Mississippi homeowners who suffered property loss or damage as a result of Hurricane Georges and whose recovery under their homeowner insurance policies was reduced or eliminated have filed a motion today to have a class action lawsuit certified against State Farm Fire and Casualty Company and Allstate Insurance Company in Jackson Country. The lawsuit charges the insurance companies with causing unreasonable financial hardship on thousands of Mississippi Gulf Coast residents when it conspired to unfairly penalize homeowners by imposing a 2% deductible on their insurance policies.
“Thousands of Gulf Coast residents suffered unreasonable financial hardship following Hurricane Georges because their insurance companies “fugabooed” them by deviously reducing or eliminating the amount of reimbursement they can receive,” said Richard F. Scruggs, lead attorney for the affected Gulf coast residents. “It is clear that, based upon their actions, the insurance companies conspired among themselves and threatened the Mississippi Insurance Commissioner to deny homeowners in the three coastal counties of Jackson, Harrison and Hancock insurance unless an excessive deductible was levied.
“The effect of the discriminatory deductible was to unfairly penalize homeowners on the Mississippi Gulf Coast when hurricanes often inflict damage to non-coastal counties of a magnitude equal to or greater, and costlier, than damage to non-coastal communities. The reduction or elimination of reimbursement due to the deductible was significant. For example, if a policyholder suffered $5,000.00 in damages and the face value of the policy was $100,000.00, the insurance carrier would pay only $3,000.00. In effect, the defendant insurance companies were attempting to profit from the misfortunes of those whom they were obligated to protect.”
“It is important that all who have been victimized and suffered because of the defendants’ unscrupulous scheme receive the reimbursements that are their due and the improper deductible be removed from these homeowner insurance policies. With a particularly severe hurricane season upon us, the ability of Mississippians, as well as hurricane victims across the country, to have access to appropriate insurance protection and to not be discriminated against is essential,” Mr. Scruggs said.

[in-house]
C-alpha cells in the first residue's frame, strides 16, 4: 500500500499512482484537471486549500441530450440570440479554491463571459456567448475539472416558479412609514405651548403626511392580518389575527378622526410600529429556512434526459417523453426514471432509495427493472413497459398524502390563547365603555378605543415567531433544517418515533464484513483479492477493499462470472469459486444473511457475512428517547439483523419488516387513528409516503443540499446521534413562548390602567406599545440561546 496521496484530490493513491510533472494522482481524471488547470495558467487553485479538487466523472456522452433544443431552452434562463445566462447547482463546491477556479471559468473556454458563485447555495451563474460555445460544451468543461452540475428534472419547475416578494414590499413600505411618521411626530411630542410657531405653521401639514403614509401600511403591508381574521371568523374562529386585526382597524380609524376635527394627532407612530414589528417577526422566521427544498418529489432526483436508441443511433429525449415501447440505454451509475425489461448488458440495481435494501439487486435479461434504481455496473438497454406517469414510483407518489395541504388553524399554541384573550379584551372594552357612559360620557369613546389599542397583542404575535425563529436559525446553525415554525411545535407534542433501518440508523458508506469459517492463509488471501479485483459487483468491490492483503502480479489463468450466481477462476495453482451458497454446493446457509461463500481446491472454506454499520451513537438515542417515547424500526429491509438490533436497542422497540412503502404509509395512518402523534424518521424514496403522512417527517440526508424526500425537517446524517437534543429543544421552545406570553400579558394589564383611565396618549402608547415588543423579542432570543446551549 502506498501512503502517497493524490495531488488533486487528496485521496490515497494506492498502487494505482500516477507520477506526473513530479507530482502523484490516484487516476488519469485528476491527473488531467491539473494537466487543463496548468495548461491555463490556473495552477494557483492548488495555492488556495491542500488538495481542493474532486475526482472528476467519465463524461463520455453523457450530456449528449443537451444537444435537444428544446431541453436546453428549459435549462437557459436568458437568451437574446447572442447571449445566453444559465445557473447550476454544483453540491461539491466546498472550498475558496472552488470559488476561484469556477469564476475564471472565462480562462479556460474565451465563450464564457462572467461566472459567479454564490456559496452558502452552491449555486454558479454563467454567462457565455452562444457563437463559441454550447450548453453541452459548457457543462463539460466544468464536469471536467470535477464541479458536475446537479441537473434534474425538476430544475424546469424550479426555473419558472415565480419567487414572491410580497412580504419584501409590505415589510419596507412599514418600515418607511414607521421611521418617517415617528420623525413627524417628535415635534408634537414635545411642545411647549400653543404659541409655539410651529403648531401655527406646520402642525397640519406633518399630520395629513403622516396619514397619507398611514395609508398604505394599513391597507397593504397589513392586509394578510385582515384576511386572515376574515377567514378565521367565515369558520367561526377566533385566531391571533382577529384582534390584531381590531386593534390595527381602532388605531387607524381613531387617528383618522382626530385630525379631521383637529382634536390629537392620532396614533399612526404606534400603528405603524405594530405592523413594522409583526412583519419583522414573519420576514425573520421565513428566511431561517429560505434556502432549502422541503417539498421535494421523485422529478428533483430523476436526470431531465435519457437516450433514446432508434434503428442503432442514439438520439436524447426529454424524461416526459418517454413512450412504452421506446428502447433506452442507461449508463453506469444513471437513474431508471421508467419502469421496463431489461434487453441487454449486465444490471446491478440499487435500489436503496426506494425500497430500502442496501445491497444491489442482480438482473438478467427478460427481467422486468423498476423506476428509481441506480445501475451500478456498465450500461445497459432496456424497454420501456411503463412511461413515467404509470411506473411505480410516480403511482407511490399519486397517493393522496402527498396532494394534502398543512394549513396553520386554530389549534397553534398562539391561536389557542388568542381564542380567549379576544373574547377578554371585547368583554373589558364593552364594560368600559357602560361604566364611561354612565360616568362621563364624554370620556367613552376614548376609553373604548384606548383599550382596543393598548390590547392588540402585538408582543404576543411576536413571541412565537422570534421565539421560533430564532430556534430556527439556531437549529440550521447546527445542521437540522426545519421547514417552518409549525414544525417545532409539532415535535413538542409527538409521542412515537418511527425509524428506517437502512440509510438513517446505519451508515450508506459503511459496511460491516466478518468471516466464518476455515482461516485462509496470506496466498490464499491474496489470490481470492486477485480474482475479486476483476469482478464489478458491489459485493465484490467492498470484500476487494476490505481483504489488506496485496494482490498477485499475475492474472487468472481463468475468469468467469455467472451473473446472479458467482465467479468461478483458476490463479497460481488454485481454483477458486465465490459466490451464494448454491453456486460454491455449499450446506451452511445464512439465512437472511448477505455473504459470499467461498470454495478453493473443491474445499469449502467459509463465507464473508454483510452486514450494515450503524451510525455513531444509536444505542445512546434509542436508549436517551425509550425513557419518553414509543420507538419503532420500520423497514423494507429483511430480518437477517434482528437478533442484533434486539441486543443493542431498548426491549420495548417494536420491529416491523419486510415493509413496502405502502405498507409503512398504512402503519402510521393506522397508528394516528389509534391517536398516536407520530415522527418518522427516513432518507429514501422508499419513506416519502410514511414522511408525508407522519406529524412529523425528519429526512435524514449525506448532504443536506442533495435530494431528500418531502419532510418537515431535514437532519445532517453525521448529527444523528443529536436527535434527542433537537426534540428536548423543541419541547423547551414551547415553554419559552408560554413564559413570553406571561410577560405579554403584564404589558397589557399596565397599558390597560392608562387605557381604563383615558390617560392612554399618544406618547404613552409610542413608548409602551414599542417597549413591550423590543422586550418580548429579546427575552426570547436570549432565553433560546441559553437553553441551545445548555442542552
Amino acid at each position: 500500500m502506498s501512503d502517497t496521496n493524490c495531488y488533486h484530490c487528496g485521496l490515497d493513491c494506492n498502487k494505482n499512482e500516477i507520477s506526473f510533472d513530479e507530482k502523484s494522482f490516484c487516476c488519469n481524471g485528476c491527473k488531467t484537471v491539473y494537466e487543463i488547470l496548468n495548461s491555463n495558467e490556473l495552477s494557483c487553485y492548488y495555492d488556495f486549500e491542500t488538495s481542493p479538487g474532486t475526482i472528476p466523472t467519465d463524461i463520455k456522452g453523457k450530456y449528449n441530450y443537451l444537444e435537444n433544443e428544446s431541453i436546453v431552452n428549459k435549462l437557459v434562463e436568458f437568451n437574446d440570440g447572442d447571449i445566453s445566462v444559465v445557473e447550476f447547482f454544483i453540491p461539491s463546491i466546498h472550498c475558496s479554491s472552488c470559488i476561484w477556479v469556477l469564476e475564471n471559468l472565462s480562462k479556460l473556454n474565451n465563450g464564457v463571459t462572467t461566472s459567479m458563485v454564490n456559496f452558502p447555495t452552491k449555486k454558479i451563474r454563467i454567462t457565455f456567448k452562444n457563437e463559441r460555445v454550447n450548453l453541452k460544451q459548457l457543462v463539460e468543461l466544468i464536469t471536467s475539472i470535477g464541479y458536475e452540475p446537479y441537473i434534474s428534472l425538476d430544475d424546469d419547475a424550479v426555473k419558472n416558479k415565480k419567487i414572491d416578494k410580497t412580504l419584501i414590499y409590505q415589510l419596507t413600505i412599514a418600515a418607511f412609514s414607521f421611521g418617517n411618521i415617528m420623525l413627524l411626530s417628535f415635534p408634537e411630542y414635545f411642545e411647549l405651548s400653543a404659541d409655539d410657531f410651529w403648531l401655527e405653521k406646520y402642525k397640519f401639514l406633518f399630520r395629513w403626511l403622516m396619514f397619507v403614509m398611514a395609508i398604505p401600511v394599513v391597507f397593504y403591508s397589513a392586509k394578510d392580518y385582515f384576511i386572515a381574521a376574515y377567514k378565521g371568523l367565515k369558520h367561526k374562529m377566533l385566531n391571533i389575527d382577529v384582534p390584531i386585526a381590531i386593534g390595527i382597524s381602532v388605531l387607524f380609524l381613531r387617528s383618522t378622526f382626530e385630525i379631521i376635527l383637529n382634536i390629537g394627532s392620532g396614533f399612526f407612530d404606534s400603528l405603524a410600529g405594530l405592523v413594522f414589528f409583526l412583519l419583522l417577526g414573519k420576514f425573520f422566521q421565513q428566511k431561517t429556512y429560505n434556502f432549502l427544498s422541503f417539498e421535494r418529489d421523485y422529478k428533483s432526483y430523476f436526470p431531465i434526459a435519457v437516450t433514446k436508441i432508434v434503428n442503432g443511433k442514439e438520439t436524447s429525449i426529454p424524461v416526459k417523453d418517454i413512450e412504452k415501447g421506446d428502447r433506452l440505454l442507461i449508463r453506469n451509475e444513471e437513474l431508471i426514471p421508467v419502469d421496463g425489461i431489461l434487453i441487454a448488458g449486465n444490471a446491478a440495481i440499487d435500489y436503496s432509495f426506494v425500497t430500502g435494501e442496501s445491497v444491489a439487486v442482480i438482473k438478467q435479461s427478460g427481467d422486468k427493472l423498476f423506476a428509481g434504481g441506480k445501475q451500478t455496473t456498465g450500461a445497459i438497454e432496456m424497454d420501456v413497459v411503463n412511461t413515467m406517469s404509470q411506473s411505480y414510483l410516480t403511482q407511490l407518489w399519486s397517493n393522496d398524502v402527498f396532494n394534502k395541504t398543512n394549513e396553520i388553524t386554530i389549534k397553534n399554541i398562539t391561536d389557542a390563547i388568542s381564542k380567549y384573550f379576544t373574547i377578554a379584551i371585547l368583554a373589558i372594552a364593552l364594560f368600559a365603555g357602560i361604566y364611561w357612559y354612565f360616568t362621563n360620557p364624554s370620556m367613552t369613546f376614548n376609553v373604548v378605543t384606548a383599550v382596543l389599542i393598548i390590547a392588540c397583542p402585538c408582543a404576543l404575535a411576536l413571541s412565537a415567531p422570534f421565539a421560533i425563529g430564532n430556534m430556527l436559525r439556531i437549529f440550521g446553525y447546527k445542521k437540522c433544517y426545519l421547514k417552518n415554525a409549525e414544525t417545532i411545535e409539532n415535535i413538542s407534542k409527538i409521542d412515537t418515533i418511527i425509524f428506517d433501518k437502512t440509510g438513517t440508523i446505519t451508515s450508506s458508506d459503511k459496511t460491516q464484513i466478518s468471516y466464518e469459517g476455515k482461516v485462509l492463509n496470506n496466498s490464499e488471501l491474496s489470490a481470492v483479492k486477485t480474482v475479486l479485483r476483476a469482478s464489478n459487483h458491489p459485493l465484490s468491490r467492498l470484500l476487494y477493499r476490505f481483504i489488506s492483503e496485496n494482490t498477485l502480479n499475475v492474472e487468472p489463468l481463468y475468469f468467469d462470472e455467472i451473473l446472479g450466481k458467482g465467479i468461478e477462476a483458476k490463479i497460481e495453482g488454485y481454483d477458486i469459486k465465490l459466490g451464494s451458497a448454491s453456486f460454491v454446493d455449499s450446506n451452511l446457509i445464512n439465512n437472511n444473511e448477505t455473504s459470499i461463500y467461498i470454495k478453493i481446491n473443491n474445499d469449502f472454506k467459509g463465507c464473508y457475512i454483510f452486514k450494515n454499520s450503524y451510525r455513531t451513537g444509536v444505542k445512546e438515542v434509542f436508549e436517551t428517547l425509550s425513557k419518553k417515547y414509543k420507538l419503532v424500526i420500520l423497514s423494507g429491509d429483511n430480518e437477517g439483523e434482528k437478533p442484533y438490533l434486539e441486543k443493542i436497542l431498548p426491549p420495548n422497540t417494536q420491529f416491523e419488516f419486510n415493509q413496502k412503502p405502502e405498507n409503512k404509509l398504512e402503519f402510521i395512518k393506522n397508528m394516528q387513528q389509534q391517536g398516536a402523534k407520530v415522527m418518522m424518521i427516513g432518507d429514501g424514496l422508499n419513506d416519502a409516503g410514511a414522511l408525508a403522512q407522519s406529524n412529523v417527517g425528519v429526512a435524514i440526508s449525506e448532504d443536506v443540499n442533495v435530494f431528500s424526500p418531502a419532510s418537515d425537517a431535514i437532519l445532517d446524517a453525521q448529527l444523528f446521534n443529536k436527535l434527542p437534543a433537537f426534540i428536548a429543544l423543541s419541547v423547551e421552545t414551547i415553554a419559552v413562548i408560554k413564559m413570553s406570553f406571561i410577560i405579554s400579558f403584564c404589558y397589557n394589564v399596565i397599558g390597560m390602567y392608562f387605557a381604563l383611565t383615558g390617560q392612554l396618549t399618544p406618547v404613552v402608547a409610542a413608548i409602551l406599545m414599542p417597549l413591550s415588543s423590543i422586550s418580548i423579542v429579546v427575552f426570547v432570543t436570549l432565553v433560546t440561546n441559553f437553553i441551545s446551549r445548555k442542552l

The plaintiffs are seeking to assert claims on behalf of more than 13,000 residents in a class action proceeding, which would be the first class action in the state of Mississippi. While the Mississippi Supreme Court, has not adopted class action procedures, plaintiffs are filing a motion to certify a class because the identical issues of fact and law make a class action mechanism the most logical, prudent and fair manner to handle these cases. Proceeding as a class action promotes judicial economy, ruling consistency and is the only way to protect the rights of all policyholders that were wronged. Mississippi is the only state in the country that does not utilize the class action mechanism. Without a class action mechanism, the majority of the 13,000 residents who suffered as a result of the insurance companies’ deductible will have no realistic opportunity to have their claims heard.
The lawsuit was originally filed in Mississippi state court in 1998, moved to federal court and then returned to state court because the defendants failed to establish jurisdiction for trying the case regarding residents of three counties in Mississippi in a federal court. United States Fidelity and Guaranty Company had originally been a defendant in the lawsuit as well, but it agreed to voluntarily waive the deductible to its Mississippi policyholders. As a result, USF&G is no longer a defendant.
Attorneys representing the Mississippi homeowner plaintiffs are doing so on a pro bono basis and are not seeking any attorney’s fees.
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